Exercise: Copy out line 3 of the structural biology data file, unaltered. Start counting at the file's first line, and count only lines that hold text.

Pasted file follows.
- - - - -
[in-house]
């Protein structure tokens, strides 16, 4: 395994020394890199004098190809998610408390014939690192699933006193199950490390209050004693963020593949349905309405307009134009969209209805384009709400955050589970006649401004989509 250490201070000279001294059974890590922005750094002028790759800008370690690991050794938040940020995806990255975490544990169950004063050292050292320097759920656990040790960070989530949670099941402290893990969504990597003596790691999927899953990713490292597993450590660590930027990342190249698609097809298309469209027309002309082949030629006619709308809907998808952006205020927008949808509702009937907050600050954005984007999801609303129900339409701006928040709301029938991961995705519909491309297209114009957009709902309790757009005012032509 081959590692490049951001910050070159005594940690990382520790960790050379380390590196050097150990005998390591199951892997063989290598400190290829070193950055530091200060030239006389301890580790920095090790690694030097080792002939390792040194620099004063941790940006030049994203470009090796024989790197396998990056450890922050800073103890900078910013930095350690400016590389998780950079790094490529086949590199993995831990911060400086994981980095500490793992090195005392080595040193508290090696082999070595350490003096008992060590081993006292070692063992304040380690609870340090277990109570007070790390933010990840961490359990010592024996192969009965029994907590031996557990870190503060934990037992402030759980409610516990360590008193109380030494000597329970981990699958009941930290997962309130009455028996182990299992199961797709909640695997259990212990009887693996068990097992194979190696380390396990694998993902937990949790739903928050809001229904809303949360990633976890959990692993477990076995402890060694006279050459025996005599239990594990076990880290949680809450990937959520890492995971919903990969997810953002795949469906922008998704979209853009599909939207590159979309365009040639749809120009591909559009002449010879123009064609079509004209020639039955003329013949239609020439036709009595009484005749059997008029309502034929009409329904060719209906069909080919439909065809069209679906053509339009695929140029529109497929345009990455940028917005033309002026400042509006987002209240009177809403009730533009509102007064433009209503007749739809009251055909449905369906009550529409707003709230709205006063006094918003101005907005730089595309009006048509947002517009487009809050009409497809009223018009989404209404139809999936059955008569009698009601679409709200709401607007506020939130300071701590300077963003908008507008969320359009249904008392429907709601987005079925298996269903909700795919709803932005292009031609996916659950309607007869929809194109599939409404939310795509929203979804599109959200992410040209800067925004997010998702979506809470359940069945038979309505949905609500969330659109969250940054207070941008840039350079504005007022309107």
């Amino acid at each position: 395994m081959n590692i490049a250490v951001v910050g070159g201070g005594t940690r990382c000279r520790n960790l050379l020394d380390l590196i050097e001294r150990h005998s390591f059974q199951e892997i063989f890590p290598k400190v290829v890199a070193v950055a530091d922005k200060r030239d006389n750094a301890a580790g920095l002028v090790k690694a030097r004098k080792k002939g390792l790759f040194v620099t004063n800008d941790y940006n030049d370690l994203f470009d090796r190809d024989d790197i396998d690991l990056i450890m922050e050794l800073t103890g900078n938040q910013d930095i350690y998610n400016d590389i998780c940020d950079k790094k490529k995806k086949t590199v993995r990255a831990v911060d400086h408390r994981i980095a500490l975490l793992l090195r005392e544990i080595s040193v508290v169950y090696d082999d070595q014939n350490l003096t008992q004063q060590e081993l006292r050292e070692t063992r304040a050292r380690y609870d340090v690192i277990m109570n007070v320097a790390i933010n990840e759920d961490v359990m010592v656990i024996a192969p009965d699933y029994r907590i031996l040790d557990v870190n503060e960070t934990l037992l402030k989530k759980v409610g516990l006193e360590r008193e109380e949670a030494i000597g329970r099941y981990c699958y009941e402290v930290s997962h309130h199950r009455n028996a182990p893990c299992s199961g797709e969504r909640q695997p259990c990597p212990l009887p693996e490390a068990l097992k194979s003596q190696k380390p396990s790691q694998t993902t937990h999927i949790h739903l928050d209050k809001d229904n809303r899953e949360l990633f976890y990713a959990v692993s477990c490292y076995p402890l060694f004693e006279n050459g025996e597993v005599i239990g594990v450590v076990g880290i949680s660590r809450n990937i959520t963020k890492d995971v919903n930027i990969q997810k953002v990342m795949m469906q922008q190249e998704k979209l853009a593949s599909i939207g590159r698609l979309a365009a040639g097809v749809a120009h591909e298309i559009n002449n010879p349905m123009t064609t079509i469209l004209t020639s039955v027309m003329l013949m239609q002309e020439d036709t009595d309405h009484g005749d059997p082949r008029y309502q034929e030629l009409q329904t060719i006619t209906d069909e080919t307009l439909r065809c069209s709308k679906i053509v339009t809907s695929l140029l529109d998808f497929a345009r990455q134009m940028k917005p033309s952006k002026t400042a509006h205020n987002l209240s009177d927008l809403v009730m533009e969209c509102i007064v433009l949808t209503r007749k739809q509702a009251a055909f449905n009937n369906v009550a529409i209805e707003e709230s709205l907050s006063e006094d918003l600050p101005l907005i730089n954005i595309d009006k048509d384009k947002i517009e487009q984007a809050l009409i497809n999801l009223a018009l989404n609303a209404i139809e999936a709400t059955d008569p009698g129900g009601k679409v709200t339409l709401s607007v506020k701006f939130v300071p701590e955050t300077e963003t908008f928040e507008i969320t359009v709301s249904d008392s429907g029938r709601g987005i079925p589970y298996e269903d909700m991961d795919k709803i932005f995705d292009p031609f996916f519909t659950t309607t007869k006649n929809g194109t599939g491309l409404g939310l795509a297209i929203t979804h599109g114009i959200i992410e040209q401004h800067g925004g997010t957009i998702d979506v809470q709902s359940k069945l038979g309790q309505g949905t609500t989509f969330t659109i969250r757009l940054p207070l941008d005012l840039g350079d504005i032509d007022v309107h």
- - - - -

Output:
């Amino acid at each position: 395994m081959n590692i490049a250490v951001v910050g070159g201070g005594t940690r990382c000279r520790n960790l050379l020394d380390l590196i050097e001294r150990h005998s390591f059974q199951e892997i063989f890590p290598k400190v290829v890199a070193v950055a530091d922005k200060r030239d006389n750094a301890a580790g920095l002028v090790k690694a030097r004098k080792k002939g390792l790759f040194v620099t004063n800008d941790y940006n030049d370690l994203f470009d090796r190809d024989d790197i396998d690991l990056i450890m922050e050794l800073t103890g900078n938040q910013d930095i350690y998610n400016d590389i998780c940020d950079k790094k490529k995806k086949t590199v993995r990255a831990v911060d400086h408390r994981i980095a500490l975490l793992l090195r005392e544990i080595s040193v508290v169950y090696d082999d070595q014939n350490l003096t008992q004063q060590e081993l006292r050292e070692t063992r304040a050292r380690y609870d340090v690192i277990m109570n007070v320097a790390i933010n990840e759920d961490v359990m010592v656990i024996a192969p009965d699933y029994r907590i031996l040790d557990v870190n503060e960070t934990l037992l402030k989530k759980v409610g516990l006193e360590r008193e109380e949670a030494i000597g329970r099941y981990c699958y009941e402290v930290s997962h309130h199950r009455n028996a182990p893990c299992s199961g797709e969504r909640q695997p259990c990597p212990l009887p693996e490390a068990l097992k194979s003596q190696k380390p396990s790691q694998t993902t937990h999927i949790h739903l928050d209050k809001d229904n809303r899953e949360l990633f976890y990713a959990v692993s477990c490292y076995p402890l060694f004693e006279n050459g025996e597993v005599i239990g594990v450590v076990g880290i949680s660590r809450n990937i959520t963020k890492d995971v919903n930027i990969q997810k953002v990342m795949m469906q922008q190249e998704k979209l853009a593949s599909i939207g590159r698609l979309a365009a040639g097809v749809a120009h591909e298309i559009n002449n010879p349905m123009t064609t079509i469209l004209t020639s039955v027309m003329l013949m239609q002309e020439d036709t009595d309405h009484g005749d059997p082949r008029y309502q034929e030629l009409q329904t060719i006619t209906d069909e080919t307009l439909r065809c069209s709308k679906i053509v339009t809907s695929l140029l529109d998808f497929a345009r990455q134009m940028k917005p033309s952006k002026t400042a509006h205020n987002l209240s009177d927008l809403v009730m533009e969209c509102i007064v433009l949808t209503r007749k739809q509702a009251a055909f449905n009937n369906v009550a529409i209805e707003e709230s709205l907050s006063e006094d918003l600050p101005l907005i730089n954005i595309d009006k048509d384009k947002i517009e487009q984007a809050l009409i497809n999801l009223a018009l989404n609303a209404i139809e999936a709400t059955d008569p009698g129900g009601k679409v709200t339409l709401s607007v506020k701006f939130v300071p701590e955050t300077e963003t908008f928040e507008i969320t359009v709301s249904d008392s429907g029938r709601g987005i079925p589970y298996e269903d909700m991961d795919k709803i932005f995705d292009p031609f996916f519909t659950t309607t007869k006649n929809g194109t599939g491309l409404g939310l795509a297209i929203t979804h599109g114009i959200i992410e040209q401004h800067g925004g997010t957009i998702d979506v809470q709902s359940k069945l038979g309790q309505g949905t609500t989509f969330t659109i969250r757009l940054p207070l941008d005012l840039g350079d504005i032509d007022v309107h």